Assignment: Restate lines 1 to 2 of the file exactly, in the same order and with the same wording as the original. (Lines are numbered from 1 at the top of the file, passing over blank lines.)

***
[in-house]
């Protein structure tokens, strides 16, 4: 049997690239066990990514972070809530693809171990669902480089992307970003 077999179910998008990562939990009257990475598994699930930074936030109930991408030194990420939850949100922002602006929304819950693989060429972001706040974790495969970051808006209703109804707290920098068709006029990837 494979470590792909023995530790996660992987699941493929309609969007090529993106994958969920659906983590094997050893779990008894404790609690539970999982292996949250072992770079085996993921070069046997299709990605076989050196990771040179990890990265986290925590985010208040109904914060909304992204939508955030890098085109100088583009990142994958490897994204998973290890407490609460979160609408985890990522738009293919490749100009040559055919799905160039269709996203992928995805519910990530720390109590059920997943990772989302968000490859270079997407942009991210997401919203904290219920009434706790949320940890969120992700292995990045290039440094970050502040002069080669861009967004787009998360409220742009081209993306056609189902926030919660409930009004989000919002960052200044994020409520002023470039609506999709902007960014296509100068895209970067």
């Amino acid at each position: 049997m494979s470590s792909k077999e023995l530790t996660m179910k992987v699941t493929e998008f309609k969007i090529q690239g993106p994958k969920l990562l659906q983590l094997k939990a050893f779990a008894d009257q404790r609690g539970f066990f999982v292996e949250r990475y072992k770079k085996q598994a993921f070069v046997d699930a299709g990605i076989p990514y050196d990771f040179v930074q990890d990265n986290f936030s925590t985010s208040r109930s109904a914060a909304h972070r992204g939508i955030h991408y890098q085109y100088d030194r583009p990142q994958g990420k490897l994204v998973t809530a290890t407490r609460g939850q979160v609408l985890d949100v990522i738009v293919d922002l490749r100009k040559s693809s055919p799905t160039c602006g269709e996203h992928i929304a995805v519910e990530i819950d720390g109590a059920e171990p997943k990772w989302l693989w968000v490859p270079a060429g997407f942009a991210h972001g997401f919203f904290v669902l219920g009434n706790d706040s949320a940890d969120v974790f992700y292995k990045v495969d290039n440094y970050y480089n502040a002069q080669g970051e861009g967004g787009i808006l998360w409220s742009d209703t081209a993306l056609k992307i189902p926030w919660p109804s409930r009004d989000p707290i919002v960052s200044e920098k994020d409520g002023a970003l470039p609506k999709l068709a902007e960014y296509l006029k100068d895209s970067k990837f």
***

[in-house]
């Protein structure tokens, strides 16, 4: 049997690239066990990514972070809530693809171990669902480089992307970003 077999179910998008990562939990009257990475598994699930930074936030109930991408030194990420939850949100922002602006929304819950693989060429972001706040974790495969970051808006209703109804707290920098068709006029990837 494979470590792909023995530790996660992987699941493929309609969007090529993106994958969920659906983590094997050893779990008894404790609690539970999982292996949250072992770079085996993921070069046997299709990605076989050196990771040179990890990265986290925590985010208040109904914060909304992204939508955030890098085109100088583009990142994958490897994204998973290890407490609460979160609408985890990522738009293919490749100009040559055919799905160039269709996203992928995805519910990530720390109590059920997943990772989302968000490859270079997407942009991210997401919203904290219920009434706790949320940890969120992700292995990045290039440094970050502040002069080669861009967004787009998360409220742009081209993306056609189902926030919660409930009004989000919002960052200044994020409520002023470039609506999709902007960014296509100068895209970067």